Things have changed since the days when George Washington could name his hounds Drunkard, Tipler and Tipsy. Warren Harding’s Airedale Laddie Boy had a valet and occupied a hand-carved chair at Cabinet meetings. Ulysses S. Grant told his White House staff that if anything happened to his son’s beloved Newfoundland, they’d all be fired. Teddy Roosevelt had, along with a badger, a toad, some snakes and a pig, a bull terrier named Pete who once ripped the pants of a French ambassador. Cousin Franklin’s dog Fala had a press secretary, starred in a movie and was named an honorary private in the Army. George H.W. Bush’s springer spaniel Millie wrote a book, which sold more copies than the President’s autobiography. And then, of course, there was Checkers. Harry Truman supposedly once said, You want a friend in Washington? Get a dog. ( By Nancy Gibbs/TIME)

It’s hard enough to pick the right dog.  But adding the fact that you may be the First Family and need a hypoallergenic breed increases the difficulty of the process.  So the American Kennel Club (AKC), hoping to help ensure the 23rd purebred dog into the White House, conducted a survey. The public could even vote online for the type of dog they thought the Obamas should get for the AKC survey, and other groups sponsored similar surveys. Since first daughter Malia has allergies, the AKC limited the ballot choice to five hypoallergenic breeds. It suggested the bichon frise with its history as a companion to French noblemen implying qualification of the breed for the White House. But perhaps it was not the exact image the Obamas were looking for. It recommended the miniature schnauzer as an excellent watchdog, for a little added security (although probably not needed), and the soft-coated wheaten terrior with its sweet-temperament as a positive goodwill ambassador, though it “must be handled firmly and with consistency,” which also may not have been the ideal characteristic choice for the candidate of Change.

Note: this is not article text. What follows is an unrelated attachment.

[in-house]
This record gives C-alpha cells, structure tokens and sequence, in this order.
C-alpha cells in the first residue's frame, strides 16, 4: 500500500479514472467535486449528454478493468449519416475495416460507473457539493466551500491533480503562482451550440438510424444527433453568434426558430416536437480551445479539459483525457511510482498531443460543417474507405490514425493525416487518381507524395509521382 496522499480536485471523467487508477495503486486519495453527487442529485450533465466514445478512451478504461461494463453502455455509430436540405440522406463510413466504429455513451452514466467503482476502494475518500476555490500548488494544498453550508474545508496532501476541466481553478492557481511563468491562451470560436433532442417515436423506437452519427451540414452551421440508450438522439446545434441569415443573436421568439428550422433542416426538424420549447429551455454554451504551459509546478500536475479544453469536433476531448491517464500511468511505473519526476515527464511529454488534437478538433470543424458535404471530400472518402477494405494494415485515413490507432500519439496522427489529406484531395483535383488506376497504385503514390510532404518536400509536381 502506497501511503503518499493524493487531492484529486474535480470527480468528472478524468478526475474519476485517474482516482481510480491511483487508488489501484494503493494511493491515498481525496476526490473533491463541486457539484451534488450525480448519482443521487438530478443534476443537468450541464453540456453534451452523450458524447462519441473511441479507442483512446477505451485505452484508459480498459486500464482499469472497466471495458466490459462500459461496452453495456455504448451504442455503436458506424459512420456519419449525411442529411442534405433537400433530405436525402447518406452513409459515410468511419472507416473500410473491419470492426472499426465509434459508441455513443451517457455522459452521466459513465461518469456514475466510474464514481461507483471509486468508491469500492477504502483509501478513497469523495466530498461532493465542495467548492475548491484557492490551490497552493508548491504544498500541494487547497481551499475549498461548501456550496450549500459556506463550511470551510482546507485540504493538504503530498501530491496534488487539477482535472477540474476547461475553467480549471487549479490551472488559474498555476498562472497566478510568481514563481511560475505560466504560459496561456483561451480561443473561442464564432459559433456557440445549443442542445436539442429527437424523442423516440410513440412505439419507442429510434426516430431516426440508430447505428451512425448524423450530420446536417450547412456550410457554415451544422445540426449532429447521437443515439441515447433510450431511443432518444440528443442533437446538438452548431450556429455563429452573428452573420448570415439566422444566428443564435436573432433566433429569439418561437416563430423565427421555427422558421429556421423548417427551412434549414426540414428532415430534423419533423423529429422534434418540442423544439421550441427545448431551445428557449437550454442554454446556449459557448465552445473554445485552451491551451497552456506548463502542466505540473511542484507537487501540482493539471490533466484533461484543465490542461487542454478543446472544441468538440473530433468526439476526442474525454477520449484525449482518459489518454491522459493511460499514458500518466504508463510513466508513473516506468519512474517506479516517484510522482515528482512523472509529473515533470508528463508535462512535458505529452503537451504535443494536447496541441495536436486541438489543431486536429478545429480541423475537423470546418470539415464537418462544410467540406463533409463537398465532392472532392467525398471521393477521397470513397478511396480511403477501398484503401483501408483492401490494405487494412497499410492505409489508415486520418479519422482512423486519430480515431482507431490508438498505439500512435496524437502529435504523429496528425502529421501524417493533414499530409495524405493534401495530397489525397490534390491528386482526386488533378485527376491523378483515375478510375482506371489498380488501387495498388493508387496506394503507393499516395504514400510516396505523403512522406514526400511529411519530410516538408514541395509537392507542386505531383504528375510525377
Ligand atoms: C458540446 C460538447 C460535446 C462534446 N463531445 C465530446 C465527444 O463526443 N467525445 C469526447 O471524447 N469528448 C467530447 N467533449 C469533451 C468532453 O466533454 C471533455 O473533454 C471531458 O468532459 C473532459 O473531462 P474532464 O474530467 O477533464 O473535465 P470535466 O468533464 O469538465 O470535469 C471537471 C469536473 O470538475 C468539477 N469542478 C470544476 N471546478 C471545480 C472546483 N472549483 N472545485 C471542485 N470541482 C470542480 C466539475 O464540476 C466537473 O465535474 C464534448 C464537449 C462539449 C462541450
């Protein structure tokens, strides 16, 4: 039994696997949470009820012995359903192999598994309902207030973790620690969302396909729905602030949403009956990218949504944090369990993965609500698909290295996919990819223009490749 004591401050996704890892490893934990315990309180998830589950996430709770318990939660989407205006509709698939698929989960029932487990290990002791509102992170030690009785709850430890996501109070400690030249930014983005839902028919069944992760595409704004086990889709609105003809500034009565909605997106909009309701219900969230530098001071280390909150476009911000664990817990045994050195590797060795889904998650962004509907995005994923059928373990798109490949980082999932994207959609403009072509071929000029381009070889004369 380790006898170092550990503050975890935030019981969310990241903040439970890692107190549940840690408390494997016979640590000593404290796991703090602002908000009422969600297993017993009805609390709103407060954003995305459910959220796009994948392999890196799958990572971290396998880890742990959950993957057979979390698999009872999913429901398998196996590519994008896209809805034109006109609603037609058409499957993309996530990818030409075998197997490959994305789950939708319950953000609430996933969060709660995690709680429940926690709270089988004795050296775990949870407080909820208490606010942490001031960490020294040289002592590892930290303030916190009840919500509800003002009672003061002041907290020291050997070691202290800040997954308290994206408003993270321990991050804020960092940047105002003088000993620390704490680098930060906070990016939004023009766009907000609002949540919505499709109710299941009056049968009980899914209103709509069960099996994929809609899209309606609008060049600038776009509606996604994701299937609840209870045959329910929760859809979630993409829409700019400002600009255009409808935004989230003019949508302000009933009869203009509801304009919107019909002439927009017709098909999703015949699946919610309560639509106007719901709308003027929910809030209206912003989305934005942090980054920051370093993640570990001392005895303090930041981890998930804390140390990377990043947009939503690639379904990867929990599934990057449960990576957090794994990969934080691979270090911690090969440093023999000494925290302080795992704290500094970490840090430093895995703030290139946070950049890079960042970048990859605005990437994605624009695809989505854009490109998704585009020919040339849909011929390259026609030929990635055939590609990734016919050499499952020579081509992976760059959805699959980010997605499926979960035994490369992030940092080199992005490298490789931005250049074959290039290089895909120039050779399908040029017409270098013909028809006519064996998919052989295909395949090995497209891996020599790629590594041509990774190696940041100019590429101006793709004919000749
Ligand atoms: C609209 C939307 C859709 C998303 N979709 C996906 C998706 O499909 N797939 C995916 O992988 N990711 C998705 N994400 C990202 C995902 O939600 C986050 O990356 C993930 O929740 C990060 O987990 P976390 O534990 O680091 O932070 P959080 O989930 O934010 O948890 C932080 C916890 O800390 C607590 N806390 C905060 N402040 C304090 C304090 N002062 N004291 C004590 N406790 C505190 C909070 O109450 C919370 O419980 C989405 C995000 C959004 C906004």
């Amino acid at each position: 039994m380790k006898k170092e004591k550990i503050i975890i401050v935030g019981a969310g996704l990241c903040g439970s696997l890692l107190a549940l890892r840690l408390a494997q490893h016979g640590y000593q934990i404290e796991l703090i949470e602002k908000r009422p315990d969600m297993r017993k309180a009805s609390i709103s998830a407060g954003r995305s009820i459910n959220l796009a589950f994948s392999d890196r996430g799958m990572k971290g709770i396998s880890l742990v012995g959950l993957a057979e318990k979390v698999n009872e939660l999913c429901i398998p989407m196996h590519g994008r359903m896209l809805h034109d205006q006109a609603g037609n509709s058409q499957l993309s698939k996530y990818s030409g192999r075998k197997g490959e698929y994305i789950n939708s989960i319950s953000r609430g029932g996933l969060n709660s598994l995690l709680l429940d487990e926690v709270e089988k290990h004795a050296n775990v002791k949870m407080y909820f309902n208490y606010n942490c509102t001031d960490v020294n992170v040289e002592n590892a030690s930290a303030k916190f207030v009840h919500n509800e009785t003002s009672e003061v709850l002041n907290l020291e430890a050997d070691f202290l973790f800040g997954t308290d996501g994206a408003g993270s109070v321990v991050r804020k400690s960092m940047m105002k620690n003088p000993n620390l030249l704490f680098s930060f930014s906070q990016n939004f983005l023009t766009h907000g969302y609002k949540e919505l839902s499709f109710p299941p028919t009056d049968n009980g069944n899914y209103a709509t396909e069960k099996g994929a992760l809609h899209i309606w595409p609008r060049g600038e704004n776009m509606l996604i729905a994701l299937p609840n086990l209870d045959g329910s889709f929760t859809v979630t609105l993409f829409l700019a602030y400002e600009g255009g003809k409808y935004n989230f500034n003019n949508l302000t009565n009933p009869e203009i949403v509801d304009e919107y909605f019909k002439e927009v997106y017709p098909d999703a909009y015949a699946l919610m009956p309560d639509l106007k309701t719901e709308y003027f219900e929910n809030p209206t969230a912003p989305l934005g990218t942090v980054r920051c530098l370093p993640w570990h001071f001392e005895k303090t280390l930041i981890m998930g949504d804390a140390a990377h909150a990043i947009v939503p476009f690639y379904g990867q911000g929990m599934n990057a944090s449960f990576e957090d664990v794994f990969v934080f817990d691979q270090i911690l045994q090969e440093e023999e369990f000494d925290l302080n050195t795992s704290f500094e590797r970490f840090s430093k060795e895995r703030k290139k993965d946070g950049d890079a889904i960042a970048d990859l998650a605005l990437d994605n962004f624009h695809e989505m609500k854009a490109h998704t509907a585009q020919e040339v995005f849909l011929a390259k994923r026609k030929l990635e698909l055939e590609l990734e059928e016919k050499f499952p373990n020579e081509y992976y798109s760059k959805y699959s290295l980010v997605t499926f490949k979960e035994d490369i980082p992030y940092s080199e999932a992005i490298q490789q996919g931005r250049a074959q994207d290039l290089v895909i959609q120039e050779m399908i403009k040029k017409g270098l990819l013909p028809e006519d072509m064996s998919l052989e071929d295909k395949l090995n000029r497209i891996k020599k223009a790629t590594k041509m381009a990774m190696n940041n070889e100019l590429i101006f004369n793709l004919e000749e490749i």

The AKC’s preference for purebreds, however, missed the obvious stellar opportunity for the Obamapup. Surely a self-proclaimed postpartisan reformer, who promised to ‘reach across the aisle’,  would lean toward some stunningly blended mutt, a rescued shelter dog or at least one of the American Canine Hybrid Club’s 500 plus registered hybrids. Afterall, the hybrid pooch or designer dog was bred to give you the best of both breeds: a Labradoodle, a Peke-a-Poo, a Bagle (half basset, half beagle) or a Chiweenie (half chihuahua, half dachshund). A bully pulpit seeking candidate might like the Bullypit (a bulldog-pit-bull mix), or he could go for a Sharmatian–part Chinese Shar-Pei, part Dalmatian–and get the whole East-and-West, black-and-white thing going in one single pooch.

There was even a suggestion during the campaign, that their decision for a type of dog, if not actually getting one before the election,  should be moved up, given the competition from the ‘McCainines’. An AP–Yahoo News poll last June (2008) found that pet owners favored John McCain over Obama, 42% to 37%, with an even bigger margin among dog owners. One participant explained that it “tells you that they’re responsible at least for something, for the care of something.” Or, in the McCains’ case, “many somethings”:  their menagerie includes a slew of fish, some parakeets, turtles Cuff and Link, Oreo the cat and four dogs, including terriers Lucy and Desi. Obama could take comfort in his 14-point lead among non–pet owners, except that they form a definate minority of U.S. households.

The Obamas were pre-warned, that although a good one, they were definitely looking at another major life change by getting a dog for the first time. “A dog was never an option in the apartment where I grew up”, said Obama, “and my daughters knew that training the dog they so desperately wanted was nothing compared with training me to accept one”.

portuguese_water_dogWell it is now two and a half months into the presidency and still no first dog, and it seems like the whole world, at least the pet loving world, is waiting for their choice and the arrival of the first pooch.  The word from First Lady Michelle is April, after their Spring Break family vacation, and possibly a Portuguese Water Dog…  and not a puppy (which could mean that in the end the AKC got their next purebred into the White House afterall).  Senator Ted Kennedy, whose neice Caroline got a pony while in the White House, highly recommended the breed.  He has two.  Their coat is a single layer and does not shed. In most cases, these dogs are hypo- allergenic, making them a good choice for those that have allergies.

So, there will be a new pooch frolicking on the South Lawn by the end of this month.